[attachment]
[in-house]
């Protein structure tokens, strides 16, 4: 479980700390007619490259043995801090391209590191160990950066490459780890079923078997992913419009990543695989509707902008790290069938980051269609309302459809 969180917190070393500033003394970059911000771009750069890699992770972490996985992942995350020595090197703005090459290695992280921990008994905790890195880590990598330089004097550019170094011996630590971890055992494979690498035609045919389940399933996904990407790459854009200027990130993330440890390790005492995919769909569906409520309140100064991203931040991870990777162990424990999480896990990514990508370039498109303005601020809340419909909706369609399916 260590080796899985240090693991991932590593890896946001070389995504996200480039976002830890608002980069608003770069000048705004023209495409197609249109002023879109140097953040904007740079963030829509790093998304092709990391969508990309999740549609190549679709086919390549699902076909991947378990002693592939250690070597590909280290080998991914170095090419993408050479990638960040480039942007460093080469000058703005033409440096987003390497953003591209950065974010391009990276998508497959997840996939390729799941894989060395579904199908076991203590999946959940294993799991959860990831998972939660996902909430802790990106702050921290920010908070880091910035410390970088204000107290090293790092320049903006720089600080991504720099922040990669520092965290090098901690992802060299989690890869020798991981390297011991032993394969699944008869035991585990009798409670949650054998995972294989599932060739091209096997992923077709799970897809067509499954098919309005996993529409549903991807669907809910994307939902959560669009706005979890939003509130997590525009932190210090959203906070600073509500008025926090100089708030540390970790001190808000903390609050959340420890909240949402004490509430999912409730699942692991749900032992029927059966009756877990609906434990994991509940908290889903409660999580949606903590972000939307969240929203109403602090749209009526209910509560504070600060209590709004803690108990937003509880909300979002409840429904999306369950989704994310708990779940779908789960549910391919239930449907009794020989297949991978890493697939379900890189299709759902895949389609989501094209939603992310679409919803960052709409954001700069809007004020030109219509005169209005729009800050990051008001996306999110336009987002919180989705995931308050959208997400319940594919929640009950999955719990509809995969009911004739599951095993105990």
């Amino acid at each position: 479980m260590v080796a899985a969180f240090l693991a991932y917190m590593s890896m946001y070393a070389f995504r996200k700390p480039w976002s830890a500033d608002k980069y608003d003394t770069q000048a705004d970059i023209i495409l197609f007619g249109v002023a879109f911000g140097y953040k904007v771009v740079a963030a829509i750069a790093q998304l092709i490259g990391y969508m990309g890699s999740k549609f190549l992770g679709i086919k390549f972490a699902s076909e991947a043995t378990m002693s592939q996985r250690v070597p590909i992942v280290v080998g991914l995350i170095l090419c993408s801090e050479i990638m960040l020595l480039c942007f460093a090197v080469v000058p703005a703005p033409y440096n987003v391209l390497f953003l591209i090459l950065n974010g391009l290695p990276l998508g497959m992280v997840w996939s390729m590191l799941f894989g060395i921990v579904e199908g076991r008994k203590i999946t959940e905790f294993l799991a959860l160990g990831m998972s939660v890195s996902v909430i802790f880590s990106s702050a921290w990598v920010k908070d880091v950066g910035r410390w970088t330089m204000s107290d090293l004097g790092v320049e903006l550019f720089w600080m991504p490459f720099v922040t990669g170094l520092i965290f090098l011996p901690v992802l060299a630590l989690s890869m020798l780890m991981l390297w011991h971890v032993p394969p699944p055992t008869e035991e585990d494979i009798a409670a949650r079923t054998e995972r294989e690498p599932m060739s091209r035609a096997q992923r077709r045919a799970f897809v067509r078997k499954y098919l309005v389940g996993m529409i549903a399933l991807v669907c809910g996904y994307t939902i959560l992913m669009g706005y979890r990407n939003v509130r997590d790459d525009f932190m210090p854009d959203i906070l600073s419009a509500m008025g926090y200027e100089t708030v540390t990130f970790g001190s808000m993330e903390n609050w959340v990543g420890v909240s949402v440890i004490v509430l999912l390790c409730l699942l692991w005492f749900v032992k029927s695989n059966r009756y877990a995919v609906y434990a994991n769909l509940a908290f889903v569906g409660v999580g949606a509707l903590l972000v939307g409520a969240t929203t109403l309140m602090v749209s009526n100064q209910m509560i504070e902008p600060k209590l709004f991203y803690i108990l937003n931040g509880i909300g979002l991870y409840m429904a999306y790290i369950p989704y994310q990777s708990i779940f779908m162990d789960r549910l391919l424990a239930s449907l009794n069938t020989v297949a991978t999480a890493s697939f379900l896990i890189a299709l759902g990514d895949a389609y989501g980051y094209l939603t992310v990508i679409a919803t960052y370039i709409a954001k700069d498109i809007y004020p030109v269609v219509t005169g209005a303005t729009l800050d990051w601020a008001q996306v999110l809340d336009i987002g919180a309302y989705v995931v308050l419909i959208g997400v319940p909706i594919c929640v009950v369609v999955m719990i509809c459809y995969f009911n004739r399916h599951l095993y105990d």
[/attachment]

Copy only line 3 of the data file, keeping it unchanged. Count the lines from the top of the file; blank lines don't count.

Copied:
């Amino acid at each position: 479980m260590v080796a899985a969180f240090l693991a991932y917190m590593s890896m946001y070393a070389f995504r996200k700390p480039w976002s830890a500033d608002k980069y608003d003394t770069q000048a705004d970059i023209i495409l197609f007619g249109v002023a879109f911000g140097y953040k904007v771009v740079a963030a829509i750069a790093q998304l092709i490259g990391y969508m990309g890699s999740k549609f190549l992770g679709i086919k390549f972490a699902s076909e991947a043995t378990m002693s592939q996985r250690v070597p590909i992942v280290v080998g991914l995350i170095l090419c993408s801090e050479i990638m960040l020595l480039c942007f460093a090197v080469v000058p703005a703005p033409y440096n987003v391209l390497f953003l591209i090459l950065n974010g391009l290695p990276l998508g497959m992280v997840w996939s390729m590191l799941f894989g060395i921990v579904e199908g076991r008994k203590i999946t959940e905790f294993l799991a959860l160990g990831m998972s939660v890195s996902v909430i802790f880590s990106s702050a921290w990598v920010k908070d880091v950066g910035r410390w970088t330089m204000s107290d090293l004097g790092v320049e903006l550019f720089w600080m991504p490459f720099v922040t990669g170094l520092i965290f090098l011996p901690v992802l060299a630590l989690s890869m020798l780890m991981l390297w011991h971890v032993p394969p699944p055992t008869e035991e585990d494979i009798a409670a949650r079923t054998e995972r294989e690498p599932m060739s091209r035609a096997q992923r077709r045919a799970f897809v067509r078997k499954y098919l309005v389940g996993m529409i549903a399933l991807v669907c809910g996904y994307t939902i959560l992913m669009g706005y979890r990407n939003v509130r997590d790459d525009f932190m210090p854009d959203i906070l600073s419009a509500m008025g926090y200027e100089t708030v540390t990130f970790g001190s808000m993330e903390n609050w959340v990543g420890v909240s949402v440890i004490v509430l999912l390790c409730l699942l692991w005492f749900v032992k029927s695989n059966r009756y877990a995919v609906y434990a994991n769909l509940a908290f889903v569906g409660v999580g949606a509707l903590l972000v939307g409520a969240t929203t109403l309140m602090v749209s009526n100064q209910m509560i504070e902008p600060k209590l709004f991203y803690i108990l937003n931040g509880i909300g979002l991870y409840m429904a999306y790290i369950p989704y994310q990777s708990i779940f779908m162990d789960r549910l391919l424990a239930s449907l009794n069938t020989v297949a991978t999480a890493s697939f379900l896990i890189a299709l759902g990514d895949a389609y989501g980051y094209l939603t992310v990508i679409a919803t960052y370039i709409a954001k700069d498109i809007y004020p030109v269609v219509t005169g209005a303005t729009l800050d990051w601020a008001q996306v999110l809340d336009i987002g919180a309302y989705v995931v308050l419909i959208g997400v319940p909706i594919c929640v009950v369609v999955m719990i509809c459809y995969f009911n004739r399916h599951l095993y105990d």